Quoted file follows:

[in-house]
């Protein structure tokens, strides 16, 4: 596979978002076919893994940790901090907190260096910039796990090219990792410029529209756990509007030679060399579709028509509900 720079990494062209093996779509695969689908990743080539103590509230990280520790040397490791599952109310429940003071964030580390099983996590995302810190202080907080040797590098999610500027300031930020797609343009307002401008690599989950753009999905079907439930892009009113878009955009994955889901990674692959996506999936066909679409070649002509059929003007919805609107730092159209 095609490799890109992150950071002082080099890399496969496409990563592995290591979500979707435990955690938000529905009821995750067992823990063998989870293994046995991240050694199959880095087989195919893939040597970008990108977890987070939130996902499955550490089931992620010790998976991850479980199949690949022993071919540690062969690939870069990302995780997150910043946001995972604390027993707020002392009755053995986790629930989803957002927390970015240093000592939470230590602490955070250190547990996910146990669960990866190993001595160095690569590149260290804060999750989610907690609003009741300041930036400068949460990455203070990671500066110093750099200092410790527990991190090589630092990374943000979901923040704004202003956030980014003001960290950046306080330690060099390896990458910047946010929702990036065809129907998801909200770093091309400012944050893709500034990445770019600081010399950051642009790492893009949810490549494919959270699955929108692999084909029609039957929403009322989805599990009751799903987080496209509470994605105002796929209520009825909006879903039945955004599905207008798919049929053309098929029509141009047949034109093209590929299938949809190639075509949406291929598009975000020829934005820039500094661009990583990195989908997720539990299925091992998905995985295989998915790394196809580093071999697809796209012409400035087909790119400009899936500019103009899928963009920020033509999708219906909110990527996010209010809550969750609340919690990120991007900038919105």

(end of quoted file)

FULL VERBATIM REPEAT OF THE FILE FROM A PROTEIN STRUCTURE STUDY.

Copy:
[in-house]
């Protein structure tokens, strides 16, 4: 596979978002076919893994940790901090907190260096910039796990090219990792410029529209756990509007030679060399579709028509509900 720079990494062209093996779509695969689908990743080539103590509230990280520790040397490791599952109310429940003071964030580390099983996590995302810190202080907080040797590098999610500027300031930020797609343009307002401008690599989950753009999905079907439930892009009113878009955009994955889901990674692959996506999936066909679409070649002509059929003007919805609107730092159209 095609490799890109992150950071002082080099890399496969496409990563592995290591979500979707435990955690938000529905009821995750067992823990063998989870293994046995991240050694199959880095087989195919893939040597970008990108977890987070939130996902499955550490089931992620010790998976991850479980199949690949022993071919540690062969690939870069990302995780997150910043946001995972604390027993707020002392009755053995986790629930989803957002927390970015240093000592939470230590602490955070250190547990996910146990669960990866190993001595160095690569590149260290804060999750989610907690609003009741300041930036400068949460990455203070990671500066110093750099200092410790527990991190090589630092990374943000979901923040704004202003956030980014003001960290950046306080330690060099390896990458910047946010929702990036065809129907998801909200770093091309400012944050893709500034990445770019600081010399950051642009790492893009949810490549494919959270699955929108692999084909029609039957929403009322989805599990009751799903987080496209509470994605105002796929209520009825909006879903039945955004599905207008798919049929053309098929029509141009047949034109093209590929299938949809190639075509949406291929598009975000020829934005820039500094661009990583990195989908997720539990299925091992998905995985295989998915790394196809580093071999697809796209012409400035087909790119400009899936500019103009899928963009920020033509999708219906909110990527996010209010809550969750609340919690990120991007900038919105």